As he’s done for a few years in a row (2013, 2012, 2011), Dennis at CyclingTheAlps.com has built some great tools to help track the Tour de France in Google Earth.
Each course features a map overview, elevation profile, and a 3D tour. Check it all out for yourself at http://www.cyclingthealps.com/#tour-de-france-2014-stages. The race starts on July 5, be sure to keep an eye on Cycling the Alps to see what the riders are up against at each stage.
Private Expeditions is a company founded by Paul and Jane Deakin, that takes people to some of the largest mountains around the world, such as Kilimanjaro, Everest and Machu Picchu, for private expeditions. They’ve recently added narrated videos that heavily feature Google Earth imagery to help show details of each of their routes. A great example is this route map of Mera Peak in Nepal:
From their press release:
The popular company recently launched 3D videos of all its trekking routes. These high-quality videos use Google Earth technology to show potential hikers the exact trails they will take when traveling with Private Expeditions. With a concise narration, graphic trail designation, and added photos of climbing conditions, the 3D videos give viewers a sense of where they are headed when choosing a particular route.
It’s a great use of Google Earth and an excellent way to help show this kind of information. I would hope that they’d release this data in a format that you can explore on your own, such as a KML, but for now it’s simply embedded in their videos.
The 2014 World Cup is well underway, being played in 12 beautiful stadiums across Brazil. All 12 stadiums have awesome 3D models in Google Earth, so we thought we’d show them off to you. Here is an example of a model in Google Earth; this is Arena de São Paulo, located in São Paulo, Brazil.
The other stadiums look equally amazing, many of which seemed to have been auto-generated using Google’s 3D Imagery technique. We’ve put together a Google Earth KML file for you to download, that will fly you directly to each of the 12 stadiums so you can view them for yourself. Grab the file here and have fun exploring!
GEB reader “fjk” recently biked through Romania and Georgia and did an excellent job of showcasing his trip in Google Earth.
fjk and his friend visited Kutaisi, borjomi, Vardzia and various other cities. They recorded the trip via a Garmin 62s GPS unit, and then loaded all of the images into a single Google Earth file. It’s fairly large, at around 29MB, but it’s a fun file to explore in Google Earth. You can download that KMZ file here.
If you’re planning a trip to Romania and you’re a first time visitor looking for travel tips and what to visit, then here’s a list of the most important things we locals think tourists should know about visiting Romania. There are many interesting things to do in our country and we’re going to tell you everything!
On Romanian Friend you can book authentic and interesting tours and day trips all over the country with the best, handpicked guides, find lots of useful info to plan your trip and get help with planning your itinerary or creating a custom tour. We’re locals passionate about our country who want to help travelers discover the beauty of Romania while supporting responsible, local and eco-friendly tourism.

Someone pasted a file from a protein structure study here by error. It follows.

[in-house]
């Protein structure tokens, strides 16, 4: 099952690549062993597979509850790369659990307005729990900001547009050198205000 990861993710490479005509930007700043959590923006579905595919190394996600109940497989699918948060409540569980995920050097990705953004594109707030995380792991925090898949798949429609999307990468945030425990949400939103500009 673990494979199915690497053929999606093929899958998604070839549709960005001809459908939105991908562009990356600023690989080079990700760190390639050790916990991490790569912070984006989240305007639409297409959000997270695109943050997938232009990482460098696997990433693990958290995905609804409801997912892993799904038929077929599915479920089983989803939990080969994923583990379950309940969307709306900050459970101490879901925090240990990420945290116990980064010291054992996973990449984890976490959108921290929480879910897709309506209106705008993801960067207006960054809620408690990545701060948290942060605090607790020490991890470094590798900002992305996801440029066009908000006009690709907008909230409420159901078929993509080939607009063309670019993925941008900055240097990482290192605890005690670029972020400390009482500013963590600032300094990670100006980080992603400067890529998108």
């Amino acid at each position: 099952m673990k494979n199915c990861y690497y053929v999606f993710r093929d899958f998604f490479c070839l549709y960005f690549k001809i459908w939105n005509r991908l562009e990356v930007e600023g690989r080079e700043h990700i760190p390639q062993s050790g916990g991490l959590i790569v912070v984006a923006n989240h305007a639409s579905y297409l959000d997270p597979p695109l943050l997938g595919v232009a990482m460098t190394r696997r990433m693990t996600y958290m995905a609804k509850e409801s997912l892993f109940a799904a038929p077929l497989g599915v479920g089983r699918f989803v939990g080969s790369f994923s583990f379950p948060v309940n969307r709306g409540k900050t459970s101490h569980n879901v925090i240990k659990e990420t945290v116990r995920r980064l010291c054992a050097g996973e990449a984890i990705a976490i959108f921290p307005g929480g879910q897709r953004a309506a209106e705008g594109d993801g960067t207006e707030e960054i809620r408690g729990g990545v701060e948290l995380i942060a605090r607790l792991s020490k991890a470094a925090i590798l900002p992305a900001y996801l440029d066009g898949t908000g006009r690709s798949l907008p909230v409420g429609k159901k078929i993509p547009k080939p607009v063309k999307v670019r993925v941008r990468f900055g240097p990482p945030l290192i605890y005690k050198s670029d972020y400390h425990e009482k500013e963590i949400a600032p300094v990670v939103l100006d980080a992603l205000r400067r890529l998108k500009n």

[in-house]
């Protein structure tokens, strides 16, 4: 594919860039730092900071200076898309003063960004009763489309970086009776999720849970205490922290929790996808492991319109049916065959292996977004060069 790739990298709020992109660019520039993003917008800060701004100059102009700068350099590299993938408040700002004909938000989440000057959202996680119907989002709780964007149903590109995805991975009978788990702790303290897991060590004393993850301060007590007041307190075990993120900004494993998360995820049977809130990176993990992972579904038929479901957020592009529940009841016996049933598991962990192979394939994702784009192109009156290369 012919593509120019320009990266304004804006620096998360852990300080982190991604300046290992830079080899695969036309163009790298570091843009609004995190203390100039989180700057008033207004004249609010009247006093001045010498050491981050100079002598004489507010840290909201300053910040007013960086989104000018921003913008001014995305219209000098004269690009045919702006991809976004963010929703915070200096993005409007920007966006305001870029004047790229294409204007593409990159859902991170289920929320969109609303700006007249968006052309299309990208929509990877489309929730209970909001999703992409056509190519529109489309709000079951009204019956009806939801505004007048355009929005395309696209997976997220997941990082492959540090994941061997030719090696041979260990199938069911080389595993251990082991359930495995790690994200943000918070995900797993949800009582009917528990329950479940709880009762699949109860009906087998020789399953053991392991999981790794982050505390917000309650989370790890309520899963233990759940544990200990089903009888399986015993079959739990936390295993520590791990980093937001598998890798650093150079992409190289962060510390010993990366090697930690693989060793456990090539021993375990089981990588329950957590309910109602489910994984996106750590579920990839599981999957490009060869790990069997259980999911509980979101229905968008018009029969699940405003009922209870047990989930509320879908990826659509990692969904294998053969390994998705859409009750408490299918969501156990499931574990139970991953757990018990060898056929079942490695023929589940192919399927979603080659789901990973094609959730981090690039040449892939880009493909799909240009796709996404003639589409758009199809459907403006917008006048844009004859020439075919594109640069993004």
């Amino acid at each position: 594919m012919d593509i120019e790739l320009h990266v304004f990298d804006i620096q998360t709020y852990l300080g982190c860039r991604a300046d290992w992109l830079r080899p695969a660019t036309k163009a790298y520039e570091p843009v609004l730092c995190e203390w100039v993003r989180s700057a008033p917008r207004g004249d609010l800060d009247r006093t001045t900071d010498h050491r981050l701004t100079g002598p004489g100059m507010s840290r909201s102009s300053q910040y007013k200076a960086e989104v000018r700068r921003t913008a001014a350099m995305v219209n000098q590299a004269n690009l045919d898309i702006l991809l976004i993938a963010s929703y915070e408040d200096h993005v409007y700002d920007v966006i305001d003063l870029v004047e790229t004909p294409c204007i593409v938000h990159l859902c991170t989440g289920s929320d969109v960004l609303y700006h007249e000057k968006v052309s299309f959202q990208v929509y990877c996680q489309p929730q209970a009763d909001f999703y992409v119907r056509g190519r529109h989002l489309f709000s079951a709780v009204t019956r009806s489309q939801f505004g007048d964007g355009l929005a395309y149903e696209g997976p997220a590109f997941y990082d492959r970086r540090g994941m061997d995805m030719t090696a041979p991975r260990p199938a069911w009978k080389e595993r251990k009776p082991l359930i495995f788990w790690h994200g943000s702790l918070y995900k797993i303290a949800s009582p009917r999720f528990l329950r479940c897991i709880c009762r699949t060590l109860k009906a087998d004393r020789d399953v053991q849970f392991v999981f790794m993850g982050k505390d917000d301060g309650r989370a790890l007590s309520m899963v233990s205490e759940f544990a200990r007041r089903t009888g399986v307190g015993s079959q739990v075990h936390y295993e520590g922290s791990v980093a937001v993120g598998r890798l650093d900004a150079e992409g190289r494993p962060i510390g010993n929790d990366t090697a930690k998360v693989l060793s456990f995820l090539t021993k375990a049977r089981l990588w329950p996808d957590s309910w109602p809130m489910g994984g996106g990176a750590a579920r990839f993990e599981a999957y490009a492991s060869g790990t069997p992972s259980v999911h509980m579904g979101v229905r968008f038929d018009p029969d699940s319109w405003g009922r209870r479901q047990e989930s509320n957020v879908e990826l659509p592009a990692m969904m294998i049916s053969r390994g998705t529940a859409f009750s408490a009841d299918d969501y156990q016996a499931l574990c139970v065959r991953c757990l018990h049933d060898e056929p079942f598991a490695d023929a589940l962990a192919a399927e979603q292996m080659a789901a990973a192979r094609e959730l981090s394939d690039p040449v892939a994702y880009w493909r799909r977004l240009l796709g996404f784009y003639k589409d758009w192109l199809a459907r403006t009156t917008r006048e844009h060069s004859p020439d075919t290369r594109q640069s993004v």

Travelling to Romania – our tip: the simplest, most convenient and reasonably cheap way of getting to Romania is a low cost flight: 6 low cost airlines fly on 7 airports in major Romanian cities from more than 70 locations in Europe. Tickets range from 40-100€ depending on how much planning ahead you do and flight time is usually between 1,5 – 3 hours. You can also travel to Romania by train from Vienna, Budapest, Belgrade, Sofia or Thessaloniki or even from further away with changes. If you’re looking for an adventure, consider an Eastern European road trip or maybe something more relaxing like a boat cruise on the Danube River. Read more about travelling to Romania.
Getting around Romania might be a bit more challenging, but not necessarily difficult. We don’t have a lot of highways and travelling by car between major cities usually takes long hours due to high traffic on mostly one-lane roads (speed limit of 90-100 km/h). Almost all Romanian cities and even small villages have train stations but railway infrastructure is not the best and trains are sometimes unreliable, although they will get you to your destination reasonably cheap. For shorter distances (up to 200 km) consider a car or train, train or coach for medium (200-400 km) and internal flights for longer routes (Bucharest – Cluj or Timisoara). Visitors to Romania are well advised to have travel insurance before getting here. Have a look at our guide on getting around Romania.
Weather, climate and when to visit Romania
Romania has a temperate continental climate with the regular four seasons still largely present. Summers (June-August) are hot with 33-38 C degrees, winters (December-Feb) are cold -20-0 Celsius while spring (March-May) and autumn (Sept-Nov) are unpredictable as ever: cold in the mornings and evenings (8-18 C), warm and sunny during the day (18-26 C). Average rain, no spontaneous floods or draughts. Morning frost in spring, thunderstorms in the summer, foggy in autumn and snowy and freezing in the winter. The best time to visit Romania is anytime between early April – end of October, if you decide to go on winter you need to take appropriate clothing, we recommend the alpaca clothing material so it can keep you warmer than cotton.
Our favourite time of the year to enjoy Romania is autumn: a superb array of gold, brown and red will cover the woodlands, hills and mountains in the countryside – it is a wonderful, peaceful and picturesque sight to see that you will definitely enjoy!